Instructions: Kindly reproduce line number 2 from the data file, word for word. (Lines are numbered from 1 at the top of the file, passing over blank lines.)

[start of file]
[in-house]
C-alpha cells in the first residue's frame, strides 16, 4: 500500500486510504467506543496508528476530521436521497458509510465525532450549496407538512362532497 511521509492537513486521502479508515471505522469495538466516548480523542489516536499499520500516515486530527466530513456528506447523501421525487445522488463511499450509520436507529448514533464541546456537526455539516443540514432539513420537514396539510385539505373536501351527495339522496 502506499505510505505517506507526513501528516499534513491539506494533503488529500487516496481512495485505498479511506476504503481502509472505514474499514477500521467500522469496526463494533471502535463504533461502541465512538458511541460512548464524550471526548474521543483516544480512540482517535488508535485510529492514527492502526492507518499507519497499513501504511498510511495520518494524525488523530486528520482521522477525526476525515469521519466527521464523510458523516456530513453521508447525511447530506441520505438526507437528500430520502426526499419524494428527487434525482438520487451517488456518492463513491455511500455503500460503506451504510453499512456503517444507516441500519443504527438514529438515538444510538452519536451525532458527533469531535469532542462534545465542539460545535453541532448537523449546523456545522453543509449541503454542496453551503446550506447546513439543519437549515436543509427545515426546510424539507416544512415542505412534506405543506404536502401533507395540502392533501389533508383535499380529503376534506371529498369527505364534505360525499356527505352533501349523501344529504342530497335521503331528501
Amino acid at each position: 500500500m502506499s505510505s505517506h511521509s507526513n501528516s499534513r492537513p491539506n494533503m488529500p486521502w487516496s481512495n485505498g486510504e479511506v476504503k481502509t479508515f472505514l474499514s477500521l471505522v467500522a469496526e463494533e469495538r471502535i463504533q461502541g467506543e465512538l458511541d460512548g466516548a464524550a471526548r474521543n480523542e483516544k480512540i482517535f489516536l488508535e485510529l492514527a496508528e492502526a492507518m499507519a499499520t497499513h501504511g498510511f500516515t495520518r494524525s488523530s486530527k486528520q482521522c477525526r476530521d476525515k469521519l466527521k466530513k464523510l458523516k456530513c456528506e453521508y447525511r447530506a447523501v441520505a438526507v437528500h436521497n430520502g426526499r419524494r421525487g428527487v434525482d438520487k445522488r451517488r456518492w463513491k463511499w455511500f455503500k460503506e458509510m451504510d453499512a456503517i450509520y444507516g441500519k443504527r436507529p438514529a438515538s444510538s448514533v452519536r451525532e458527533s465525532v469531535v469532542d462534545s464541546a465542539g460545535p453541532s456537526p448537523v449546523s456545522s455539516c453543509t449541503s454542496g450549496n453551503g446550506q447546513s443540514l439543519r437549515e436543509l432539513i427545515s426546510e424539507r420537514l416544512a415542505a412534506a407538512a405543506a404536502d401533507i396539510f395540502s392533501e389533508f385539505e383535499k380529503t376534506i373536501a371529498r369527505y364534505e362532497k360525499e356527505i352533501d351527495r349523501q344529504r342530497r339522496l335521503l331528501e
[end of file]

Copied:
C-alpha cells in the first residue's frame, strides 16, 4: 500500500486510504467506543496508528476530521436521497458509510465525532450549496407538512362532497 511521509492537513486521502479508515471505522469495538466516548480523542489516536499499520500516515486530527466530513456528506447523501421525487445522488463511499450509520436507529448514533464541546456537526455539516443540514432539513420537514396539510385539505373536501351527495339522496 502506499505510505505517506507526513501528516499534513491539506494533503488529500487516496481512495485505498479511506476504503481502509472505514474499514477500521467500522469496526463494533471502535463504533461502541465512538458511541460512548464524550471526548474521543483516544480512540482517535488508535485510529492514527492502526492507518499507519497499513501504511498510511495520518494524525488523530486528520482521522477525526476525515469521519466527521464523510458523516456530513453521508447525511447530506441520505438526507437528500430520502426526499419524494428527487434525482438520487451517488456518492463513491455511500455503500460503506451504510453499512456503517444507516441500519443504527438514529438515538444510538452519536451525532458527533469531535469532542462534545465542539460545535453541532448537523449546523456545522453543509449541503454542496453551503446550506447546513439543519437549515436543509427545515426546510424539507416544512415542505412534506405543506404536502401533507395540502392533501389533508383535499380529503376534506371529498369527505364534505360525499356527505352533501349523501344529504342530497335521503331528501